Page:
Because the terracotta pots are not glazed, the water will leak out slowly.   This idea  takes more room in the garden than a bottle because it’s wider, but it is a great idea if you are concerned about the possibility of chemicals from the plastic bottles.  You can adjust the pot size for the size of the plant you are growing and also how often you water.

Even inserting an un-glazed terracotta pot in the ground near plants will work, since the un-glazed clay will allow the seepage of water out the sides of the pot. These alternative projects give readers with concerns about chemicals leaching out a great DIY alternative.

Reader tips for using this Soda Bottle Drip Feeder Project.

Many of my readers have made this drip feeder and tested it and have come back with some great suggestions on how to best use it.

Thank you to all the readers for your comments.  Here are some of my favorite ways that readers of the page are using this idea in their gardens:

  • Placing the bottle in a nylon stocking keeps most of the dirt out of the bottle.
  • Milk bottles are larger than liter bottles and will water for longer than soda bottles.
  • Insert a funnel into the top of the open bottle to make watering easier.  (this sometimes catches the rain too!)
  • Freeze the water in the soda bottle drip feeder first.  It makes it so much easier to poke the holes.  Thanks for this tip Connie!
  • Marla, a reader of the blog, inserted a water meter near the roots and says that there is still moisture after three days of non watering in 100 degree heat!  Amazing to know, Marla!Tomato Plant Soda Bottle Drip Feeder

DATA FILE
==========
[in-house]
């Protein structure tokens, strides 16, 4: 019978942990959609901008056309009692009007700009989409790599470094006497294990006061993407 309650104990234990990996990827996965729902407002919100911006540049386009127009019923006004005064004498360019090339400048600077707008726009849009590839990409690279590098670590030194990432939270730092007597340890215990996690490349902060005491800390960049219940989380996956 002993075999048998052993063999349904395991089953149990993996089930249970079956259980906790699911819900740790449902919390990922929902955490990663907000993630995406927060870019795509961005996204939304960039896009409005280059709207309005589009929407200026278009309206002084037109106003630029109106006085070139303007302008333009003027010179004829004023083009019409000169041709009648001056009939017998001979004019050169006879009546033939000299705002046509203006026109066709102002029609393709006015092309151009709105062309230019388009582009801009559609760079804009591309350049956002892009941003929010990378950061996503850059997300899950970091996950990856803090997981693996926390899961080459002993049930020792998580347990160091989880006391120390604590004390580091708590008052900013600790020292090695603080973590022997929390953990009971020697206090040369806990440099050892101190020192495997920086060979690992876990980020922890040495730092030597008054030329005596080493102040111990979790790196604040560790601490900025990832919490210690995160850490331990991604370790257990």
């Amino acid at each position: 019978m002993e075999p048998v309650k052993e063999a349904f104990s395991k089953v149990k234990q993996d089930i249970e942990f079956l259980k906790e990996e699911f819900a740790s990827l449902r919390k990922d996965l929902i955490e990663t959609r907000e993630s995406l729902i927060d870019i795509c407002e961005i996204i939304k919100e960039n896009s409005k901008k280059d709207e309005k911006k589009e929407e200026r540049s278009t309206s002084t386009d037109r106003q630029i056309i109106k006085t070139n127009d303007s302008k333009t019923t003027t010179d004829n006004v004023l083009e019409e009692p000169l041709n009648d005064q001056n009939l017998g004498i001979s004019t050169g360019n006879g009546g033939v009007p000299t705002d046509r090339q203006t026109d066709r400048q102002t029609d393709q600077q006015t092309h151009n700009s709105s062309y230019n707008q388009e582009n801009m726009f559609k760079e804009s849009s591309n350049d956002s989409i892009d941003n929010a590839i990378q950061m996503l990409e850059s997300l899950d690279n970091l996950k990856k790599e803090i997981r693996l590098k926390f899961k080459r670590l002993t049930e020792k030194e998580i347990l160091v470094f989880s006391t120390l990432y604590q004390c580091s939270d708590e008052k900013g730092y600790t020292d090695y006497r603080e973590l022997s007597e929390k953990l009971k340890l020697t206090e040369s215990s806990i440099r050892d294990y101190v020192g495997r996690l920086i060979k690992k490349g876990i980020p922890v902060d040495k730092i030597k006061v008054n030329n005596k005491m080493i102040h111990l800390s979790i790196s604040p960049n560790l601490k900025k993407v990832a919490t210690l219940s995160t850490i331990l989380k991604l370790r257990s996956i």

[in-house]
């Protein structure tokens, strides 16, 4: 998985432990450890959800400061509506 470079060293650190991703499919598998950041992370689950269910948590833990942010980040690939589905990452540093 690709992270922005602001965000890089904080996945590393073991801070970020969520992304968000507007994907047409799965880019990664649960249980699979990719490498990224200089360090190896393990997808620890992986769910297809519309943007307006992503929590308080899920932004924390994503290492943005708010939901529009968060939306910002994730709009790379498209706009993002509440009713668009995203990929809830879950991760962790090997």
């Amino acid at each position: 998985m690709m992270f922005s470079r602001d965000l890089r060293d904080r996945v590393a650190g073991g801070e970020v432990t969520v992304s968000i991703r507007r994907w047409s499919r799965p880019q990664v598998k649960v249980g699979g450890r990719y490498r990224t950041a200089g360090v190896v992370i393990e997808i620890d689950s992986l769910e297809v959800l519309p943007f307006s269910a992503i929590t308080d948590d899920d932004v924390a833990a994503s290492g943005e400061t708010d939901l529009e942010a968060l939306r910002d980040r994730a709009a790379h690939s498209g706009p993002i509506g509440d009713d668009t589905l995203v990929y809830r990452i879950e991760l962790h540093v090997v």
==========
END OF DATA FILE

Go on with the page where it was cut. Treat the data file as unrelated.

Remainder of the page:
• Sterling suggests cutting the top 2-1/2″ from the soda bottle, flipping it over and putting it back into the bottle that was left from cutting with the top removed. This way, the main part of the bottle still holds the water and the upside down top acts as the funnel. and little will be lost to evaporation. Great tip Sterling!
  • Joyce suggests this:  just cut the top off a smaller soda bottle & attach it as a funnel. Or use a 2nd bottle the same size, cut the top off & clip the screw-on part so it can be forced into the soaker bottle.  These are all great ways if you have no funnel.
  • Jennifer did this soda bottle drip feeder with milk jugs last year.  She says “One thing no one told me was to put a hole/holes in the very bottom of the jug. All my holes were about an inch from the bottom so there was always an inch of water sitting in the jug. That inch of water grew algae and I lost 2 cucumber plants. Be sure to put some holes in bottom so it can all drain completely.”  Great tip Jennifer!
  • Bob says he tried the soda technique and found it labor intensive. Instead he suggests this: Use a piece of PVC pipe with a funnel at the top to fill the bottle. And mark the bottle tops with something that they stand out so to make it easier to find when you go looking. You may also want to add liquid fertilizer during the growing season as needed.
  • Celesta suggests this:  Try gluing your funnel into a convenient length of PVC pipe for your height.This will save a lot of bending to get the water into the neck of the bottle.  It also makes it easier to spot in the garden too!DIY Soda Bottle Drip Feeder for Garden Plants
  • Jennifer suggests this tip for plants that do not like so much water.  Poke a hole in the bottom fill and put cap on to adjust the rate of the drip(the tighter the cap the slower the flow) Jennifer also ties hers to the stake so they don’t blow away.
  • Karla suggested this tip: Have smaller bottles filled with water to add to the opening so you don’t need a hose.
  • Wayne has an interesting tip for moisture on Tomatoes in general.  He suggests mixing sheet rock from remodeling works for those with clay soils.  He suggests mixing it with straw. This helps break down and loosen clay bound soils. You can also add sand from rivers. This should improve soil conditions tremendously.